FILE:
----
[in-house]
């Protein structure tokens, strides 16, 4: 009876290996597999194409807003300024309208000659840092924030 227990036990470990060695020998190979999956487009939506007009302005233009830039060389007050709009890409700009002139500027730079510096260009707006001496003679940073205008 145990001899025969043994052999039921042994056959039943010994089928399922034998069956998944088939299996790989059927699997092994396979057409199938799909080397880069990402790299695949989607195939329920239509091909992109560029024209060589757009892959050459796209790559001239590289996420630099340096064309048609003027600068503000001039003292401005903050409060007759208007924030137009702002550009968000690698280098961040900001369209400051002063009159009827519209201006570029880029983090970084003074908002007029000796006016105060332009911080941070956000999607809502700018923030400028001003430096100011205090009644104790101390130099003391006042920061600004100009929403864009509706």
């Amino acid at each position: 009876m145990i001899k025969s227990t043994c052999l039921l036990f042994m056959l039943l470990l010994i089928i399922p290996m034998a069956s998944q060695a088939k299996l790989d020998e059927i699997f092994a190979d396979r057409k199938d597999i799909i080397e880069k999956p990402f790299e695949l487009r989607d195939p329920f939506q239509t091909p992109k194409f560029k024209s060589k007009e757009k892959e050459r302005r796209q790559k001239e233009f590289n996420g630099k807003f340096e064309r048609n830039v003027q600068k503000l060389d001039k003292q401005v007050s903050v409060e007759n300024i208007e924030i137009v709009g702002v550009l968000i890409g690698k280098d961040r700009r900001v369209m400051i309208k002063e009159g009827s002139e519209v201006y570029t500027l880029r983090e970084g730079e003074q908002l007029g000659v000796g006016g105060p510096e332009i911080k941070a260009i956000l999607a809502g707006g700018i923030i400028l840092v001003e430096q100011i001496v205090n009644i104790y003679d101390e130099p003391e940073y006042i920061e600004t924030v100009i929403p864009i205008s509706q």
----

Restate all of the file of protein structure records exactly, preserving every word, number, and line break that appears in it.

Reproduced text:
[in-house]
């Protein structure tokens, strides 16, 4: 009876290996597999194409807003300024309208000659840092924030 227990036990470990060695020998190979999956487009939506007009302005233009830039060389007050709009890409700009002139500027730079510096260009707006001496003679940073205008 145990001899025969043994052999039921042994056959039943010994089928399922034998069956998944088939299996790989059927699997092994396979057409199938799909080397880069990402790299695949989607195939329920239509091909992109560029024209060589757009892959050459796209790559001239590289996420630099340096064309048609003027600068503000001039003292401005903050409060007759208007924030137009702002550009968000690698280098961040900001369209400051002063009159009827519209201006570029880029983090970084003074908002007029000796006016105060332009911080941070956000999607809502700018923030400028001003430096100011205090009644104790101390130099003391006042920061600004100009929403864009509706």
């Amino acid at each position: 009876m145990i001899k025969s227990t043994c052999l039921l036990f042994m056959l039943l470990l010994i089928i399922p290996m034998a069956s998944q060695a088939k299996l790989d020998e059927i699997f092994a190979d396979r057409k199938d597999i799909i080397e880069k999956p990402f790299e695949l487009r989607d195939p329920f939506q239509t091909p992109k194409f560029k024209s060589k007009e757009k892959e050459r302005r796209q790559k001239e233009f590289n996420g630099k807003f340096e064309r048609n830039v003027q600068k503000l060389d001039k003292q401005v007050s903050v409060e007759n300024i208007e924030i137009v709009g702002v550009l968000i890409g690698k280098d961040r700009r900001v369209m400051i309208k002063e009159g009827s002139e519209v201006y570029t500027l880029r983090e970084g730079e003074q908002l007029g000659v000796g006016g105060p510096e332009i911080k941070a260009i956000l999607a809502g707006g700018i923030i400028l840092v001003e430096q100011i001496v205090n009644i104790y003679d101390e130099p003391e940073y006042i920061e600004t924030v100009i929403p864009i205008s509706q």